(International Policy Digest)

Choices of the Oppressed: The Religious Persecution within China’s “Re-education” Camps

World history is replete with example upon example of religious persecution. The Jewish nation has experienced religious persecution for millennia, across the globe. These situations of subjugation have created choices for those being oppressed: convert, flee, or face the consequences? Religious persecution is not a thing of the past: Jews fled Iran less than 50 years ago, after the Iranian Revolution, for fear that they could not openly express their religion without threats of violence. However, religious persecution has taken on a new meaning in the “re-education” camps in Xinjiang, China. 

Uighur Muslims are a Muslim Turkic minority, mainly centered in Xinjiang. They speak their own language, Uighur, and have lived there from the early 13th century. There has been a considerable erosion of Uighur rights over the past few decades, which has gradually hindered their ability to exercise their religion. Recently, Uigher Muslims have disappeared off the streets of Xinjiang and been found in “re-education” camps: high-security facilities designed to house thousands of people. Aerial imagery of these camps was captured by the BBC in 2018; the first footage of its kind, as neither journalists, human rights groups  nor diplomats have been given permission to enter the premises. The BBC found a highly secure compound, surrounded by a wall and studded with guard towers, that could hold up to 11,000 inmates. Interviews conducted by the BBC with Uighurs who had been held in these camps elucidates the reality of the pseudo-internment camps: forced exercise, mandatory learning of Mandarin, and compulsory education. 

The Chinese government has justified its actions by saying that the increased surveillance and security in Xinjiang was meant to fight extremist violence. However, the “re-education” camps are arguably used more to repress the religion of the Uighers than to try to curb domestic terrorism. Leaked Chinese documents also revealed the true intent of the camps. They described a system of total mental and physical control, with points awarded to inmates for “ideological transformation.” These camps, from an outside perspective, seem to be a horrifying violation of human rights, and simply an attempt to conceal the repression of religious minorities. 

Throughout history, Jews have been given the choice to convert or leave. Often they faced torture and death. Jews throughout the Middle Ages, the Renaissance, and even into the 18th and 19th centuries were subject to arbitrary treatment by less-than-benevolent leaders. The most famous example of this is the Spanish Expulsion of 1492, where King Ferdinand and Queen Isabella of Spain expelled all Jews from Spain and Spanish territories. In different countries and different times, Jews had a second option: the opportunity to convert to Christianity, to undergo “ideological transformation.” For some Jews, the choice was simple; they would rather leave their country than give up their faith. However, for others, who had built their lives in their countries, conversion seemed like the only reasonable option. This ultimatum has been provided to Jews and other ethnic and religious minorities throughout history. Convert or leave. The Uighur Muslims, however, were not given a choice. Convert. And nothing else.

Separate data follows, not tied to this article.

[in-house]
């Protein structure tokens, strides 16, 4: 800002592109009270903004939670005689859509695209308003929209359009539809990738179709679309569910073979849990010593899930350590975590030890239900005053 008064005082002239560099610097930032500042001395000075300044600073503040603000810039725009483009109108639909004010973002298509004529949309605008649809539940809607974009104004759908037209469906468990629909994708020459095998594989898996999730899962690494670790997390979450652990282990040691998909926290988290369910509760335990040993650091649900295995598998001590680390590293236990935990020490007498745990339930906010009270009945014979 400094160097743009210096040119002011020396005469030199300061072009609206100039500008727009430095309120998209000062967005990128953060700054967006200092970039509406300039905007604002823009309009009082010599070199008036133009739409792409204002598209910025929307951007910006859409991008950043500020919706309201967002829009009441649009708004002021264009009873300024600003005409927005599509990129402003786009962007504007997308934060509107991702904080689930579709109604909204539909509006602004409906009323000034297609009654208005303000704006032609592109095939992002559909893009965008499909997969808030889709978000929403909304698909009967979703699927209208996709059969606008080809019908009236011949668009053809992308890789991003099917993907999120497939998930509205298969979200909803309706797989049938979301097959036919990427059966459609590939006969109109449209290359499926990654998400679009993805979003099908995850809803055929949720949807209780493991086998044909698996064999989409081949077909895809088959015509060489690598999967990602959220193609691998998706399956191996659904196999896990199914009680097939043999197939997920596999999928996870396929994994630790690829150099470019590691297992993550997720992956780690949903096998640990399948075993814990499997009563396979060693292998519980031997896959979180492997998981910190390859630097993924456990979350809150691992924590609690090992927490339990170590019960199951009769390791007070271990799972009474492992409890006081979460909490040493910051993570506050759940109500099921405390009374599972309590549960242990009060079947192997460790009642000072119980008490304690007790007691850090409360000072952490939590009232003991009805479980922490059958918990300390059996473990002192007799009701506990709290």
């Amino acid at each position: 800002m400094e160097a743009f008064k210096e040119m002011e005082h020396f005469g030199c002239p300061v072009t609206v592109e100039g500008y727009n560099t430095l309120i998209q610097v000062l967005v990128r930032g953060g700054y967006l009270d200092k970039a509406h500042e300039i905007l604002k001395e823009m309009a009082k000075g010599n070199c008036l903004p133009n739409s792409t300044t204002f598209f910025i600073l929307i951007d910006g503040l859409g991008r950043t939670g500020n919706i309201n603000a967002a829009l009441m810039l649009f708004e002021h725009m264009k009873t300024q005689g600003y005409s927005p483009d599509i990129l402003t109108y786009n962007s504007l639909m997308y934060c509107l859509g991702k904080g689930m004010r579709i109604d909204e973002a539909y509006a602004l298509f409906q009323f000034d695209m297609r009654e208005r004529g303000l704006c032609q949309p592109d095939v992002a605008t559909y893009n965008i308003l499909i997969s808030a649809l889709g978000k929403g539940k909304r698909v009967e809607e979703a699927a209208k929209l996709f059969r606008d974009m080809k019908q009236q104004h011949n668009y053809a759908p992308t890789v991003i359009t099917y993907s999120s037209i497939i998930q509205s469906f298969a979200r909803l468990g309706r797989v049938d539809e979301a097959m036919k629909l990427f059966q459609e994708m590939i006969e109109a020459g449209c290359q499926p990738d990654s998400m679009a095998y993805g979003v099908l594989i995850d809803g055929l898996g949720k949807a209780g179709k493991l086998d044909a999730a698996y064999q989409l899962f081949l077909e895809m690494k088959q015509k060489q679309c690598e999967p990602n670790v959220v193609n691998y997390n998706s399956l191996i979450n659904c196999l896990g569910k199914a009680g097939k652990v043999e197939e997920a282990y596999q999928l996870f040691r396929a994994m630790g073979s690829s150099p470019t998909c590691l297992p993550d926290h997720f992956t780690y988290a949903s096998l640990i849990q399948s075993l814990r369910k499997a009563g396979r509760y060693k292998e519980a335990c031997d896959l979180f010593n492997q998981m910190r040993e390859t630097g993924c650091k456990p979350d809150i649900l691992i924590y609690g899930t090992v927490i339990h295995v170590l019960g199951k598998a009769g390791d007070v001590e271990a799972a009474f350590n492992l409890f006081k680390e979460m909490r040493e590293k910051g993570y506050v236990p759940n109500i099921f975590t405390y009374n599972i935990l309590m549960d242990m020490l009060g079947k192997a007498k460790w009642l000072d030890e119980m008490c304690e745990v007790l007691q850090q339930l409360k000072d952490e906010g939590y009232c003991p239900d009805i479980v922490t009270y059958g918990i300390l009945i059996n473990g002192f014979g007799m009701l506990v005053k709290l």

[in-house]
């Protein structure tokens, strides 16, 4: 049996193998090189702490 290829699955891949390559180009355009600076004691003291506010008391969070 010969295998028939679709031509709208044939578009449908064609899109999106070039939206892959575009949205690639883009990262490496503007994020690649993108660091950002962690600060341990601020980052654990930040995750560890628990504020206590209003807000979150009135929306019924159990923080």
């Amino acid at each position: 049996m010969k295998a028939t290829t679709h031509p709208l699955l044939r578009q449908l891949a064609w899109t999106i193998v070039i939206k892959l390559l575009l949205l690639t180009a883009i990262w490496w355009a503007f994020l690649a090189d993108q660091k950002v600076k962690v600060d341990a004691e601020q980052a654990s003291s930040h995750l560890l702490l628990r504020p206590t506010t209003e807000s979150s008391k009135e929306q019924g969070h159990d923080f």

There is much that is still unknown about the Chinese re-education camps. The truth of what happens beyond the concrete walls and security cameras is still privy only to Chinese officials and the Uigher Muslims who live inside. The camps are a blatant violation of religious freedom, not to mention human rights, of those trapped inside. One can only hope that a nation or an advocacy group will step up and fight for the rights of those whose voices are being stifled. 

Many Jews have an understanding of what it means to be a religious minority, and what it means to be a refugee. I have a consciousness not only of the religious persecution of my own great-grandparents but of my people; awareness of our religious persecution stretches back to the very beginning of the Jewish nation. However, I may have taken one thing for granted. My grandfather fled from Russia in order to make a life for himself in America, and his journey, albeit fortunate compared to many others, was extremely difficult. However, he had the chance to leave, while maintaining his faith and Jewish identity. Too many have been forced to make the difficult choice of flight or conversion. Now it is our burden to expand the choices of the Uigher Muslims, the choices of oppressed people across the world, to include freedom.

Ayla Kattler is a sophomore at ​Milken Community High School in California. ​She is a Staff Writer for Fresh Ink for Teens.

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